A subsidiary of Italian oil producer Eni has declared a force majeure following an attack on a key gas pipeline in southern Nigeria, the company said Tuesday.
The measure at the Brass Rivers terminal took effect Sunday after the Ogbaimbiri-Tebidaba pipeline was attacked by suspected militants.
“I can confirm the force majeure on Brass,” Eni said in an emailed statement.
Force majeure is a legal term that frees a company from any contractual obligation due to circumstances beyond its control.
The company said the attack on the pipeline – the second in under a month – led to an oil output loss equivalent to 4,200 barrels per day.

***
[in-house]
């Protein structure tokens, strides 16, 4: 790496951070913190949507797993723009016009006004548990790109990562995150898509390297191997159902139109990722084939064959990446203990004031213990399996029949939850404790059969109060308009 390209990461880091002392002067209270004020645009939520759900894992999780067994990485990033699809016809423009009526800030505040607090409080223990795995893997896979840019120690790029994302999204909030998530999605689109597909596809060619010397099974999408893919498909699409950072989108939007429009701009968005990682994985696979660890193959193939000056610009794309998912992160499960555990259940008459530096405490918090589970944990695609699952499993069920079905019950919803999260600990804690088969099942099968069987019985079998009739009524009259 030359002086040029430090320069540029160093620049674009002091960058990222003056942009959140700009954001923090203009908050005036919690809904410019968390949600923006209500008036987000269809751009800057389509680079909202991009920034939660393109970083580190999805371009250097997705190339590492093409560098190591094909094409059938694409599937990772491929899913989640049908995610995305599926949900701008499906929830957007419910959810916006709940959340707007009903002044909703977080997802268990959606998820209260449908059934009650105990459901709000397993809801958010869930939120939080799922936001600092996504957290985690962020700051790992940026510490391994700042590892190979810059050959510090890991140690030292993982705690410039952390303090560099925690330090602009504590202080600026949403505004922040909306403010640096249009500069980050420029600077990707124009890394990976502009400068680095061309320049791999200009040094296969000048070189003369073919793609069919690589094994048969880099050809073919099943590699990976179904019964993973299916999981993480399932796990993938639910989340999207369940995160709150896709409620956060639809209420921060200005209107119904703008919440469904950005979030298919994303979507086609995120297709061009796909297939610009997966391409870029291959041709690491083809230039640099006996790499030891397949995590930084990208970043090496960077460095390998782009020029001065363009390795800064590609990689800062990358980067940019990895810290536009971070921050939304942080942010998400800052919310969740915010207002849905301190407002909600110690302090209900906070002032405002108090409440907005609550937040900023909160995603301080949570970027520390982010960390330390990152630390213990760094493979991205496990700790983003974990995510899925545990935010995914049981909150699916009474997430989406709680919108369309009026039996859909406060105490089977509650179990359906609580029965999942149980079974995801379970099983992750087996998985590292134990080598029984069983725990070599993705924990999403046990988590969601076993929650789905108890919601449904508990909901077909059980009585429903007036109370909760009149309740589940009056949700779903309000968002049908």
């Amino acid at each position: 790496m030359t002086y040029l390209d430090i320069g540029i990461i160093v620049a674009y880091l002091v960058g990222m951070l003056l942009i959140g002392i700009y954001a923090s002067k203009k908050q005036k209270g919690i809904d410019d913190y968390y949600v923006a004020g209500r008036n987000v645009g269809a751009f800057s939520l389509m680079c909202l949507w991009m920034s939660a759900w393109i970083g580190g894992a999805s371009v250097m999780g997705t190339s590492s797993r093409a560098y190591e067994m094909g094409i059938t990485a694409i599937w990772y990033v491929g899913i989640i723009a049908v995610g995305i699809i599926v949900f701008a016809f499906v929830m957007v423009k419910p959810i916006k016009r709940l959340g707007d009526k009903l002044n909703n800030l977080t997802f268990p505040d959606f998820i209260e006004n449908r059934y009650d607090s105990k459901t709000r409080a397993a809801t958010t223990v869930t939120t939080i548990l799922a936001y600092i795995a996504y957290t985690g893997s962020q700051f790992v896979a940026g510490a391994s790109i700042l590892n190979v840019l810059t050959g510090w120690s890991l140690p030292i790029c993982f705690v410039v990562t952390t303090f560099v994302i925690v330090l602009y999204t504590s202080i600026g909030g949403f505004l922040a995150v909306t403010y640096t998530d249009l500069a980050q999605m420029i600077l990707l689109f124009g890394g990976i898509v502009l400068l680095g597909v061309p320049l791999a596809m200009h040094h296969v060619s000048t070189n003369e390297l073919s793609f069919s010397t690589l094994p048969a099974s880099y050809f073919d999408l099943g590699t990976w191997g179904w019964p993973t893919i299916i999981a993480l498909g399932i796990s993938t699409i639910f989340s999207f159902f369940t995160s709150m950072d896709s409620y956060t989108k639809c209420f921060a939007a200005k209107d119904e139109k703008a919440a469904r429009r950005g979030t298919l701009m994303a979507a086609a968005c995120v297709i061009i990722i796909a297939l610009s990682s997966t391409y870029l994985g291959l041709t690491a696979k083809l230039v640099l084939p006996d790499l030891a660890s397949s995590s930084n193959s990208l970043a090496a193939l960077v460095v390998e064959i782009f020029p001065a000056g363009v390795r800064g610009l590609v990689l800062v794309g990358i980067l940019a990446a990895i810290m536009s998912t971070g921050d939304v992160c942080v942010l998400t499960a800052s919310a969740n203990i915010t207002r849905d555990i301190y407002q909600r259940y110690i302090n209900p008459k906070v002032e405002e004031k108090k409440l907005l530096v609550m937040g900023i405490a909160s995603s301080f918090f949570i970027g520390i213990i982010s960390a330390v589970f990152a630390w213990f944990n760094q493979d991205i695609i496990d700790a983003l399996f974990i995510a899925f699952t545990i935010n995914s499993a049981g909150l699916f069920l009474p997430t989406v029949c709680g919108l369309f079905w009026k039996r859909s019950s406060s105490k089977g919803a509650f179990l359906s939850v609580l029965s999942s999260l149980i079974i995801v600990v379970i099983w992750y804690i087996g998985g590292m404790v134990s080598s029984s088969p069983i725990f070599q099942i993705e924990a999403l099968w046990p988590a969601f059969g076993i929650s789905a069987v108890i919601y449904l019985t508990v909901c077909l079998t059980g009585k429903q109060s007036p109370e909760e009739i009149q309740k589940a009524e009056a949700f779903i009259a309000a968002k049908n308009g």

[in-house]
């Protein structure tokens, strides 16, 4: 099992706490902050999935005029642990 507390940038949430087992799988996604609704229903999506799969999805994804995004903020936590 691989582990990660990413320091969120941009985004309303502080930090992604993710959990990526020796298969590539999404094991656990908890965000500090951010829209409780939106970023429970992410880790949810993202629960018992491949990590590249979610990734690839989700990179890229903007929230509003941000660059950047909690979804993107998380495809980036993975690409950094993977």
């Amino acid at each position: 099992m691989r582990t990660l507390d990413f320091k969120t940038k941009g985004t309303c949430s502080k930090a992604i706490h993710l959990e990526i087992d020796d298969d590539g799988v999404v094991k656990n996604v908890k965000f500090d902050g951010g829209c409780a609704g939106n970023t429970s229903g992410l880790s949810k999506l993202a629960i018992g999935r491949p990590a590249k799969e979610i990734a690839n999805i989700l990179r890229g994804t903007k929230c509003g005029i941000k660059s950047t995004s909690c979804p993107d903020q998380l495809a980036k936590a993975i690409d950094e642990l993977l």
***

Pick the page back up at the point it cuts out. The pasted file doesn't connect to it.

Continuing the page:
Nigeria has seen an upsurge in attacks on critical oil infrastructure in recent months, prompting President Muhammadu Buhari to order enhanced security.
Africa’s leading economy relies on oil sales for 70 per cent of government revenue but income has been hit by the global fall in oil prices since mid-2014 and increased militancy.
Vice-President Yemi Osinbajo has said production is now at 1.4 million barrels per day, against a budgeted 2.2 million bpd.
A group calling itself the Niger Delta Avengers (NDA) has claimed responsibility for a wave of attacks on pipelines and facilities operated by Shell, Chevron and Nigeria’s state-run oil firm.
The Niger delta region was plagued by attacks on oil facilities and personnel in the 2000s by militants seeking a fairer share of the region’s oil wealth, until a government amnesty was introduced in 2009.